Ultimately, the pro-bond side argument that we should pass a bond simply because we can be reimbursed still doesn’t hold water if the spending is foolish. I could care less if the state would reimburse us 100% if the money is to be for things that are not needed. I get no pleasure from wasting local money or state money. No one should want to take money based on its availability. If we are not going to spend it responsibly, then we shouldn’t take it.

    Comment by Curious Resident — January 25, 2008 @ 8:44 am | Reply

  5. Yes, they certainly could cut the reimbursement to either or both. But just about all the items (sans new construction) that were in the bond are in the 5-year budget plan (still getting the 56% reimbursement – remember, the 60% is just for new construction). And those numbers (I assume) were set with the understanding of the tax cap (meaning that we are able to complete the projects within the budget growth caps). yes, this will put tremendous pressure on the budget – but that is the idea. We will never truly reform contracts without this pressure.

    Comment by Bill Felkner — January 25, 2008 @ 10:36 am | Reply

  6. I do agree with Bill here and we spoke about this somewhat last night. The cap will make our budgets more cost effective. We beat ourselves up last night trying to figure out a way to cut surplus and the bottom line on the budget, without putting oursevles in a hole starting the budget process next year, while also trying to get more improvements done. I am sure Bill will agree it wasn’t a pretty site. My understanding of the reimbursement is that if it did come from the bond, it would be locked in as of right now 56%/%60. We do get the same % on capital improvements in the budget, but the reimbursement rates differ with what the state sets so you wouldn’t know if it would be more or less from year to year.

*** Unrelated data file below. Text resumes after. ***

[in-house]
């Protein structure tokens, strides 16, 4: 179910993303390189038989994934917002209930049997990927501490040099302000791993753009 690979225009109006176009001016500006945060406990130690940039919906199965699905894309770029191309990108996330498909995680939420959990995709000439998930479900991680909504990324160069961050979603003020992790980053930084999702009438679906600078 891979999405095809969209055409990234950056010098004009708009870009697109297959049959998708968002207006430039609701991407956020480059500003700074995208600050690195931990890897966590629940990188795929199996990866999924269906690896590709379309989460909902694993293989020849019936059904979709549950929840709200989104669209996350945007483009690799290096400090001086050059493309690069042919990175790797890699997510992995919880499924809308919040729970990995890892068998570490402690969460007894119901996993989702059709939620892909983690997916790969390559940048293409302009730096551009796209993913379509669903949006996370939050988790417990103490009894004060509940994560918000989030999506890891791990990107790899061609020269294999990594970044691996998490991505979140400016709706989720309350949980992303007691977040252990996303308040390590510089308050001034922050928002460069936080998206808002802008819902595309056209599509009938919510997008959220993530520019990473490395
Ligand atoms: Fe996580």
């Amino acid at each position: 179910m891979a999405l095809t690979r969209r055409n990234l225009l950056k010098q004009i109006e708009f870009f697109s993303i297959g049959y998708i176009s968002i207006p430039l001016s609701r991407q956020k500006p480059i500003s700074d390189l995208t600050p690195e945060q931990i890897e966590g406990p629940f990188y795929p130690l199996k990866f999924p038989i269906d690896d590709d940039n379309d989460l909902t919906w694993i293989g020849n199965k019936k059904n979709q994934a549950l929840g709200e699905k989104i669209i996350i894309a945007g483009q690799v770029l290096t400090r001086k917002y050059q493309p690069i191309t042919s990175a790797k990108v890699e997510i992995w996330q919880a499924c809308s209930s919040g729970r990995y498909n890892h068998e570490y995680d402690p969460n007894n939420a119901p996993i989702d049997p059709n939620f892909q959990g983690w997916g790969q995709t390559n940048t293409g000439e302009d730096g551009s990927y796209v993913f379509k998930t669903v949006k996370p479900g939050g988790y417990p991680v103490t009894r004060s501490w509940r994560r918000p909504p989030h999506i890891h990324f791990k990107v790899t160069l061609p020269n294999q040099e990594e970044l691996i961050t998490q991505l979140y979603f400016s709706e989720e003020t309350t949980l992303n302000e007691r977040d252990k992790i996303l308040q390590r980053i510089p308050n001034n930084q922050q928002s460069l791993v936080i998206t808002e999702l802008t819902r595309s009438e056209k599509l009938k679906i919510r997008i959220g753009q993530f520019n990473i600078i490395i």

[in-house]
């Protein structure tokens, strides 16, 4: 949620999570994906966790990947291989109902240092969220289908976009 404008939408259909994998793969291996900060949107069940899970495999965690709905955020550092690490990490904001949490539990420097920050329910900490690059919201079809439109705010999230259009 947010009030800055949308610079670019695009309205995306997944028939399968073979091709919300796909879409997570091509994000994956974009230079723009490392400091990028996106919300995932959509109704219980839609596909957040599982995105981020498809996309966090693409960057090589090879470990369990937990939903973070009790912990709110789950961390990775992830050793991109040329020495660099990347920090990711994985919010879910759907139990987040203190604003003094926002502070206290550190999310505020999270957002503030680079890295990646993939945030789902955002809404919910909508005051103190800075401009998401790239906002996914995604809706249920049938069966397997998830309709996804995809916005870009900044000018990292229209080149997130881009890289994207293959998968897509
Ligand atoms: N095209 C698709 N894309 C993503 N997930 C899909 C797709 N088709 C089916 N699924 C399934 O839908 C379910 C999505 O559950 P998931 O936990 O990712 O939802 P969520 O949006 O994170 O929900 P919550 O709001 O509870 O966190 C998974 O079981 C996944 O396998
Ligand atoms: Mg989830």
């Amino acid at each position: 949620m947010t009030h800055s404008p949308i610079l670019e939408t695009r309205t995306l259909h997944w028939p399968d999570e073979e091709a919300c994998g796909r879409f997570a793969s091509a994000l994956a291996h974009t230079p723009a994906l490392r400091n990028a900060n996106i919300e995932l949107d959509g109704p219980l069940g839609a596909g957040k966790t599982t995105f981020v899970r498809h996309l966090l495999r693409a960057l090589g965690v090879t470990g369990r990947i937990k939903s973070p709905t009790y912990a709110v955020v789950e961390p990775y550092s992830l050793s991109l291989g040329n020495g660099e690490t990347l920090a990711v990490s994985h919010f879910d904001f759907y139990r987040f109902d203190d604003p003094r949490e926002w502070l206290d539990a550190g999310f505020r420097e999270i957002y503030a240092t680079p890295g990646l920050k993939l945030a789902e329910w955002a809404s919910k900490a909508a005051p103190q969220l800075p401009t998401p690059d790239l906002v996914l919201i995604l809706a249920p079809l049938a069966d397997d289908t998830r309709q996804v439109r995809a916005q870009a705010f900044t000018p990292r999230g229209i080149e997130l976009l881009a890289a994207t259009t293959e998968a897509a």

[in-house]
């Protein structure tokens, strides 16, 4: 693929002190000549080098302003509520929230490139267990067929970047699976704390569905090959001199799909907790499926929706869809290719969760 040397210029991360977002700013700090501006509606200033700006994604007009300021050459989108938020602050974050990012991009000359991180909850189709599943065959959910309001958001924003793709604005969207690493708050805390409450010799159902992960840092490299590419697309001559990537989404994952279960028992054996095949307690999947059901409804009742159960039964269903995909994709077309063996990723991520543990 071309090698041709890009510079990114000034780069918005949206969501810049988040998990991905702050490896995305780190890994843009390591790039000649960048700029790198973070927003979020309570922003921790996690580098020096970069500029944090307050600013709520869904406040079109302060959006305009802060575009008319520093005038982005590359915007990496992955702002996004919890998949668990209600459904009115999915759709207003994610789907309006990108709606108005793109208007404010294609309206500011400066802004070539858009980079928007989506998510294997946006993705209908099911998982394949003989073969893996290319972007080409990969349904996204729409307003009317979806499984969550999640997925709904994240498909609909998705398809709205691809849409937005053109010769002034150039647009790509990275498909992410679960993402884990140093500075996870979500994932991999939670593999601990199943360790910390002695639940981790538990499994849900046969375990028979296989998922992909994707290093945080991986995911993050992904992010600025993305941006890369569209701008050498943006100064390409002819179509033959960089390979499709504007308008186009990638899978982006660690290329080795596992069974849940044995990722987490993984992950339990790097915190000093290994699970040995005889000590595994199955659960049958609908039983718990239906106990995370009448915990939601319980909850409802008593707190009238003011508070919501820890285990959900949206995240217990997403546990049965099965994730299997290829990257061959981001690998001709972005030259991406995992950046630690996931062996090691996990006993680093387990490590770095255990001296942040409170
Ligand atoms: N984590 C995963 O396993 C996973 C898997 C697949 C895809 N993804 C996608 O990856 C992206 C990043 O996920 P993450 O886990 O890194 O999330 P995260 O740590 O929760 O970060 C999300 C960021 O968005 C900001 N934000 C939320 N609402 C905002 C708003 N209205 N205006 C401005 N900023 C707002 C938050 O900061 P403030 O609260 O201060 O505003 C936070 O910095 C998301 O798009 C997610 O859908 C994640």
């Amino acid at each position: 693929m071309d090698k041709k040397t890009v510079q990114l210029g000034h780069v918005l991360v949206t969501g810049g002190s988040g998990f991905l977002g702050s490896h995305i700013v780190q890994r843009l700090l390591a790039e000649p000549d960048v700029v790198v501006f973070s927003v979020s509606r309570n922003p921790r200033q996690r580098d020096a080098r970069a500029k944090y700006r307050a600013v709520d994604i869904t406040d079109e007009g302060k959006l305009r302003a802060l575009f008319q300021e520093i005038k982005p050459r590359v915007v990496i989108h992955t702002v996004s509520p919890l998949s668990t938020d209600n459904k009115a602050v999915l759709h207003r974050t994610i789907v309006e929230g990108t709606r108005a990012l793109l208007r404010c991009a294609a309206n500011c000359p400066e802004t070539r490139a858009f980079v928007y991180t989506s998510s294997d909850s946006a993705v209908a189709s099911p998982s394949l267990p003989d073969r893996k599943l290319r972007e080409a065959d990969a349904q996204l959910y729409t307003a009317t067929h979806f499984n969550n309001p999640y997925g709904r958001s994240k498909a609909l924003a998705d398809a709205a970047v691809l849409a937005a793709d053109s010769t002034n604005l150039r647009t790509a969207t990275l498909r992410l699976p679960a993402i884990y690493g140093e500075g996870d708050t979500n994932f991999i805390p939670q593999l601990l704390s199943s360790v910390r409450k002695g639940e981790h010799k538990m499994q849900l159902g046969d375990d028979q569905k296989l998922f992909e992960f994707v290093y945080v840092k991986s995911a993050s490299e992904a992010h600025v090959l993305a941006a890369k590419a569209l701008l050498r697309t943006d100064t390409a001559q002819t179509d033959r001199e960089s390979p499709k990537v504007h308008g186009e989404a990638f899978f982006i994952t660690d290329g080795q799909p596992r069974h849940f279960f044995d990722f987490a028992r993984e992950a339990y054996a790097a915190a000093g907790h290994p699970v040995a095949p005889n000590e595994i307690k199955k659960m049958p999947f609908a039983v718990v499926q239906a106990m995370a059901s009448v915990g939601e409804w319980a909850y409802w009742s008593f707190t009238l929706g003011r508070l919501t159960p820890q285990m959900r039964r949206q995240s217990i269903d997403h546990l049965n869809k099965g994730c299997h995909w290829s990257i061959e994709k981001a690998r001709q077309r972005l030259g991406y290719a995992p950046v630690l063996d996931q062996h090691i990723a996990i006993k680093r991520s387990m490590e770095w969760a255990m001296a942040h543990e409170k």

But here is one for you, The state has informed us that we need to have a new 5 year plan and submit it to them for next year. We have to hire an outside contractor to come in and give us their prospective on what needs to be done in the buildings for repairs and or up keep. This is mandated by the state. This is something we had to put into the budget last night and will cost us in the tune of $75 thousand to do. Bill Day suggested we not put it in the budget and just fight the state; great idea but we don’t have a choice. If we don’t budget for it we have to find the money somewhere when it needs to be done. So another great idea from the state, lets make the schools pay for another mandate. You want to fight, we need to fight the state. We need to demand that they start to give reimbursements on the funded mandates and try to fight what is unfunded. We have work to do as a school committee, no one last night disagreed with that but when you try to work on a budget that will work for the tax payers and the state throws these mandates out there and doesn’t fund them, it makes it a that much tougher to do.

    Comment by Bob Petit — January 25, 2008 @ 11:13 am | Reply

  7. Any discussion about the huge increase in Teacher’s Aides salaries? And I’m not looking for Mr. Ricci’s feeble excuse that the budget item was transferred from Teacher’s Assistants to Aides. Special Education teachers salaries are going down by roughly the same amount at Teacher’s Assistants (which makes sense), so the increase in Teacher’s Aides is an increased budget item, not a transfer. Even if Mr. Ricci was telling the truth (which is highly doubtful), Teacher’s Aides salaries are increasing far more than Teacher’s Assistants salaries are decreasing. Why?

    As for an outside contractor being mandated…I couldn’t be happier. With Chariho trying to spend millions more of our dollars on repairs and expansion, I don’t think $75,000 is a high price to pay to eliminate wasteful proposals. I imagine Mr. Day and his cohorts are very worried about the recommendations of an outside contractor versus the recommendations of the Chariho sycophants on the Building Committee. I only hope that the outside contractor is not somehow tied to Chariho and he/she truly is an objective voice. Think of this as a contruction study…similar to the management study.